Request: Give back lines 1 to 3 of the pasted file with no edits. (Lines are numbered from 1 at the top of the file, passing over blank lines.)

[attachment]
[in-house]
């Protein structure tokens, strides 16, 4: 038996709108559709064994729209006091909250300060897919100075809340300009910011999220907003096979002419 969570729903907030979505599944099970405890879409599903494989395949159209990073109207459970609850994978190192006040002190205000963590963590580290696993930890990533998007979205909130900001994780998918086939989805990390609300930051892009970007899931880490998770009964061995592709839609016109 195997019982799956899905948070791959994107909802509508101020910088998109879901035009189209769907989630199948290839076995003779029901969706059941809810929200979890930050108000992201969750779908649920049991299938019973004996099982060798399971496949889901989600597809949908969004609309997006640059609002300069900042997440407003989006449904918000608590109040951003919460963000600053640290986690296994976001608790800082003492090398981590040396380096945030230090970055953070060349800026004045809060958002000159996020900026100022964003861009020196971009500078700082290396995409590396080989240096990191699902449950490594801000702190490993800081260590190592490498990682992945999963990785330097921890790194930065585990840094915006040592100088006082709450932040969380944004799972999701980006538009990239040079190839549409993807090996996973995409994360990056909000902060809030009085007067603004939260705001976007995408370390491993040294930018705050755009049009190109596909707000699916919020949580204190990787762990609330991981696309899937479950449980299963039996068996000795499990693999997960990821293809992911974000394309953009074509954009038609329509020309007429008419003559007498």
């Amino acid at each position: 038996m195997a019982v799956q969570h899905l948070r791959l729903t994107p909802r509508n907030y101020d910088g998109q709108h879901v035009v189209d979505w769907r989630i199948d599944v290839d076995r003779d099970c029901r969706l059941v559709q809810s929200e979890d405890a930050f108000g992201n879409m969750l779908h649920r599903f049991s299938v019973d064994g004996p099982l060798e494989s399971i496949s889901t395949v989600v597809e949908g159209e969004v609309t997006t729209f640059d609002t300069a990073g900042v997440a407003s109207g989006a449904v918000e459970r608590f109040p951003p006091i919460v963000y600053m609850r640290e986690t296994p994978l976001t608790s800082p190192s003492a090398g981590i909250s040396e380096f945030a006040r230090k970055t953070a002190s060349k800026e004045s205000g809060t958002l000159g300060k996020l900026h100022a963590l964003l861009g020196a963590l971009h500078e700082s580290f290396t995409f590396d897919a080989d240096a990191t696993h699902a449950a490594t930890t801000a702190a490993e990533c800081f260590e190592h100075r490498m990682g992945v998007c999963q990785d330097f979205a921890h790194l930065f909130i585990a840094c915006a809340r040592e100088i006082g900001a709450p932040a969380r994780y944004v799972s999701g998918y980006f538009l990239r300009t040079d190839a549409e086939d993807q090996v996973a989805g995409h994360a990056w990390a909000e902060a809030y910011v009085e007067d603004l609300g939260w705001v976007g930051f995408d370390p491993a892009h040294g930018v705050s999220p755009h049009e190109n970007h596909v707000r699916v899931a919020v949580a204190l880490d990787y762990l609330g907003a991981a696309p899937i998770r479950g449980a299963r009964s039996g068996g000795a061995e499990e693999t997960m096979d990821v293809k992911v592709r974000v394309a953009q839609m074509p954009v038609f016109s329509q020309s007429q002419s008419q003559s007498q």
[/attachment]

[in-house]
């Protein structure tokens, strides 16, 4: 038996709108559709064994729209006091909250300060897919100075809340300009910011999220907003096979002419 969570729903907030979505599944099970405890879409599903494989395949159209990073109207459970609850994978190192006040002190205000963590963590580290696993930890990533998007979205909130900001994780998918086939989805990390609300930051892009970007899931880490998770009964061995592709839609016109 195997019982799956899905948070791959994107909802509508101020910088998109879901035009189209769907989630199948290839076995003779029901969706059941809810929200979890930050108000992201969750779908649920049991299938019973004996099982060798399971496949889901989600597809949908969004609309997006640059609002300069900042997440407003989006449904918000608590109040951003919460963000600053640290986690296994976001608790800082003492090398981590040396380096945030230090970055953070060349800026004045809060958002000159996020900026100022964003861009020196971009500078700082290396995409590396080989240096990191699902449950490594801000702190490993800081260590190592490498990682992945999963990785330097921890790194930065585990840094915006040592100088006082709450932040969380944004799972999701980006538009990239040079190839549409993807090996996973995409994360990056909000902060809030009085007067603004939260705001976007995408370390491993040294930018705050755009049009190109596909707000699916919020949580204190990787762990609330991981696309899937479950449980299963039996068996000795499990693999997960990821293809992911974000394309953009074509954009038609329509020309007429008419003559007498």
């Amino acid at each position: 038996m195997a019982v799956q969570h899905l948070r791959l729903t994107p909802r509508n907030y101020d910088g998109q709108h879901v035009v189209d979505w769907r989630i199948d599944v290839d076995r003779d099970c029901r969706l059941v559709q809810s929200e979890d405890a930050f108000g992201n879409m969750l779908h649920r599903f049991s299938v019973d064994g004996p099982l060798e494989s399971i496949s889901t395949v989600v597809e949908g159209e969004v609309t997006t729209f640059d609002t300069a990073g900042v997440a407003s109207g989006a449904v918000e459970r608590f109040p951003p006091i919460v963000y600053m609850r640290e986690t296994p994978l976001t608790s800082p190192s003492a090398g981590i909250s040396e380096f945030a006040r230090k970055t953070a002190s060349k800026e004045s205000g809060t958002l000159g300060k996020l900026h100022a963590l964003l861009g020196a963590l971009h500078e700082s580290f290396t995409f590396d897919a080989d240096a990191t696993h699902a449950a490594t930890t801000a702190a490993e990533c800081f260590e190592h100075r490498m990682g992945v998007c999963q990785d330097f979205a921890h790194l930065f909130i585990a840094c915006a809340r040592e100088i006082g900001a709450p932040a969380r994780y944004v799972s999701g998918y980006f538009l990239r300009t040079d190839a549409e086939d993807q090996v996973a989805g995409h994360a990056w990390a909000e902060a809030y910011v009085e007067d603004l609300g939260w705001v976007g930051f995408d370390p491993a892009h040294g930018v705050s999220p755009h049009e190109n970007h596909v707000r699916v899931a919020v949580a204190l880490d990787y762990l609330g907003a991981a696309p899937i998770r479950g449980a299963r009964s039996g068996g000795a061995e499990e693999t997960m096979d990821v293809k992911v592709r974000v394309a953009q839609m074509p954009v038609f016109s329509q020309s007429q002419s008419q003559s007498q």